The main aim of the Research Topic is to collect novel findings from scientists involved in basic research on immune checkpoints as well as in translational studies investigating the use of checkpoint inhibtors in immunotherapy in experimental settings. We welcome the submission of Review, Mini-Review and Original Research articles that cover the following topics:

1. Molecular mechanisms underlying regulation of ICP expression in immune and/or cancer cells.
2. Characterization of signaling pathways downstream ICP molecules.
3. Cellular responses to ICP blockade.
4. Identification of new compounds interfering with ICP expression and/or signaling.
5. ICP-mediated interactions between cancer cells and immune cells.
6. Functional links between ICP and cytokines/chemokines.
7. Molecular mechanisms of ICP inhibition in the context of experimental cancer immunotherapy.


Keywords: Immune checkpoint, ICP, Cancer Immunotherapy


Important Note: All contributions to this Research Topic must be within the scope of the section and journal to which they are submitted, as defined in their mission statements. Frontiers reserves the right to guide an out-of-scope manuscript to a more suitable section or journal at any stage of peer review.

For the faultless function of the immune system, tight regulation of immune cell activation, immuno-suppression and the strength and efficiency of the immune response is essential. Immune checkpoint (ICP) molecules can amplify or dampen signals that lead to the modulation of specific immune activities. Under physiological conditions, immune checkpoints are essential to prevent autoimmune manifestations and to preserve self-tolerance. They help modulate immune responses by either promoting or inhibiting T-cell activation. However, in the context of cancer, malignant cells can dysregulate the expression of immune checkpoint proteins on immune cells in order to suppress anti-tumor immune responses and to gain immune resistance. Moreover, tumor cells themselves can also express some checkpoints proteins, thereby enabling these cells to externally orchestrate immune regulatory mechanisms.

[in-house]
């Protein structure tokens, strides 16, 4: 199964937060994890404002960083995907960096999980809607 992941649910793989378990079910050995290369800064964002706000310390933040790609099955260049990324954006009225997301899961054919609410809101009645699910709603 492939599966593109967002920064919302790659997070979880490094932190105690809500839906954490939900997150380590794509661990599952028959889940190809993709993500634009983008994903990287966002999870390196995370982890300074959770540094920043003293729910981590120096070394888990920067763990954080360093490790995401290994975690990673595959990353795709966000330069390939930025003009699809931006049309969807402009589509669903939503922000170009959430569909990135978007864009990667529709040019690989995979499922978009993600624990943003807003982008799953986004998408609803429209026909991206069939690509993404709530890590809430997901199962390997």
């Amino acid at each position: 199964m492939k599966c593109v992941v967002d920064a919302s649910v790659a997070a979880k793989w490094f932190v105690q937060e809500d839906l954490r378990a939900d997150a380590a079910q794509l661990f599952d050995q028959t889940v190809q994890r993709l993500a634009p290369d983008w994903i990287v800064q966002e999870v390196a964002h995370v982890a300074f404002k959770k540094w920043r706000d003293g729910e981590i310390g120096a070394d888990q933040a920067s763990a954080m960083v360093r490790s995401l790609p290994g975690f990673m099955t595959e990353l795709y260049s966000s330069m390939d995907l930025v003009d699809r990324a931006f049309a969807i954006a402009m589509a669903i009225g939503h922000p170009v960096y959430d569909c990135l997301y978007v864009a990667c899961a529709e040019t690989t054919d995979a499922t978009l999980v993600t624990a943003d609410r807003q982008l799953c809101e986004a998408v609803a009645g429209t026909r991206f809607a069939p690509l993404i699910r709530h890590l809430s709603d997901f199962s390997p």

Several recent studies have confirmed that the expression of immune checkpoints could be an important prognostic parameter for cancer development and for patient outcome. Therefore, cancer immunotherapy based on the modulation of immune checkpoint molecules alone, or in combination with conventional tumor therapy (chemo- or/and radiotherapy), is now in focus as a means of developing new therapeutic strategies for different types of cancer. The two well-known molecules – CTLA4 and PD-1 - serve as important examples of such checkpoint proteins of important therapeutic potential. Thus far, inhibitors of CTLA4 and PD-1 have been approved to treat only a limited number of malignancies (e.g. malignant Melanoma, Non-Small Cell Lung Cancer). Many others are currently under investigation and the list of immune checkpoint molecules for potential therapeutic targeting is still growing.